Virologist Alice Huang awoke in a cold sweat after a nightmare. Out sick at home, she dreamt that she'd returned to her laboratory to find that her lab members had committed her most vexing workplace pet peeve, and on a grand scale — all the equipment was broken, and no one would admit to breaking it.
Of course, when Huang returned in real life to her workplace at the California Institute of Technology in Pasadena, everything was fine. She had long ago drilled her top rule into everyone's head: 'Break something, say something'. At least then, she reasons, the equipment can be fixed and the experiments keep running.
Adapted from Thomas Barwick/Getty
Lab annoyances are not just bad dreams: they are common, exasperating and can impair morale. Some just go with the job, such as the stench of beta-mercaptoethanol, used as an antioxidant, or the roar of mechanical equipment. But the biggest gripe of many scientists is a labmate's annoying habit: leaving a mess on the bench, using the last box of pipette tips or stealing a colleague's precious Sharpie permanent markers.
“All these are little things, but they can add up,” says Karen Peterson, scientific ombudsman at the Fred Hutchinson Cancer Research Center in Seattle, Washington. “It's seemingly a small thing, but it's a big deal to you.”
There are often practical solutions to these woes. They could include adopting an agreement to delineate one researcher's space from that of a messy labmate. It might involve setting out a schedule of lab chores, or creating a lab calendar on which members can sign up for blocks of time on shared equipment. Most importantly, establishing mutual courtesy and good communication between labmates — as well as some ground rules — can help to keep labs running smoothly and minimize friction (see 'Lay of the lab'). “What it really comes down to is respect,” says Peterson.
Box 1: Golden rules: Lay of the lab
- When you're new to a lab, ask what the norms and procedures are.
- Clean up after yourself, and put items back where you found them.
- When you borrow something, give it back.
- If you use the last of a resource, make or order more.
- If you take too much of a solution, don't pour the leftovers into the stock bottle — you could be adding contaminants.
- Don't hide your mistakes. If you spill something dangerous or break equipment, speak up so the problem can be addressed.
- When you're wearing gloves, avoid touching other people, their equipment and their resources.
- Don't monopolize shared equipment.
- Don't interrupt someone when they are focused on a task, such as counting.
- If your phone rings, take the call outside.
- Follow the golden rule: do unto others (and their experiments) as you would have them do unto you.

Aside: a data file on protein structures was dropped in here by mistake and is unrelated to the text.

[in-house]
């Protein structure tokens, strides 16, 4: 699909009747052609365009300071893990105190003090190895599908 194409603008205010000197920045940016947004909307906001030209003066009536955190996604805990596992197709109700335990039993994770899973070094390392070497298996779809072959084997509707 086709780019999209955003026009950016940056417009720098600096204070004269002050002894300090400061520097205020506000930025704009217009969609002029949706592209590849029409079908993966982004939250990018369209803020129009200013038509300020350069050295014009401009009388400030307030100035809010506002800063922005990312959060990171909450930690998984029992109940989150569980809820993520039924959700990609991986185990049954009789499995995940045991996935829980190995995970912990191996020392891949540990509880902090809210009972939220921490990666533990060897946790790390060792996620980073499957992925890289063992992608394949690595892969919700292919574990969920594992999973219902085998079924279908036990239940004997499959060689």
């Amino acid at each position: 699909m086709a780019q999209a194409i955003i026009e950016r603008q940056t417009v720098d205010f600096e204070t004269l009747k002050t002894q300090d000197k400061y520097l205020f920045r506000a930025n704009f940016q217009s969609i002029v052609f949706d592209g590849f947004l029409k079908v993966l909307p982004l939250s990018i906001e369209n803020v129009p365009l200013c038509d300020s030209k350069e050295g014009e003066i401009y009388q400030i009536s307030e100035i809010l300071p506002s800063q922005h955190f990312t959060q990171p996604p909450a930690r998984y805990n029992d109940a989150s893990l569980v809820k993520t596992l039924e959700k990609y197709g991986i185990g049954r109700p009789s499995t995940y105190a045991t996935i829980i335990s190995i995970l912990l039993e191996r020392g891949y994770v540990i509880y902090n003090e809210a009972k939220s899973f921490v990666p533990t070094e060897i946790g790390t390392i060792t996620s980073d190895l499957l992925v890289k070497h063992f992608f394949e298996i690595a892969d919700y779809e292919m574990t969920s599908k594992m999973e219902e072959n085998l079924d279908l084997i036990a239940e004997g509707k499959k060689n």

Some complaints, such as slovenly habits with shared equipment, come up repeatedly. Mess left on the lab's sensitive scale is a particular bugbear: no one wants to encounter or try to properly dispose of a dusting of powder whose origin or toxicity is a mystery. “You don't even know what it is — you certainly don't want to touch it without gloves,” says Peterson. “You really don't know how to clean it up.”
To keep her Earth-science lab tidy, Suzanne Hangx of Utrecht University in the Netherlands has instituted weekly and monthly cleanups. Every Friday evening, PhD students take turns checking the laboratory and prep rooms and cleaning up any minor messes. Once a month, all lab members spend an hour tidying the shared space.
Another common complaint is when somebody uses up the last bit of a key communal resource and stays mum. Lucie Etienne, a biologist at the International Center for Infectiology Research (CIRI) in Lyon, France, says that scientists in her lab frequently have this problem with the powdered milk they use to perform western blots for analysing proteins. One Friday night, faced with a depleted supply, a new student had to walk to a local shopping centre to buy powdered baby formula to complete his experiment. Everyone has been more careful about maintaining the dry-milk stock after that incident, Etienne says.
Reagents have a tendency to go missing — if you use them, replace them.
Stem-cell biologist Sophie Arthur hates it when reagents are used up and not replaced. “There's nothing worse than planning your whole week of experiments and you are stumped at the first hurdle because someone else has used the last bit of your running buffer,” grouses Arthur, a PhD student at the University of Southampton, UK. “That puts you behind schedule for the day, as you have to make up more — or, worse, you can't do the experiment, as you have to wait for a new reagent to arrive.”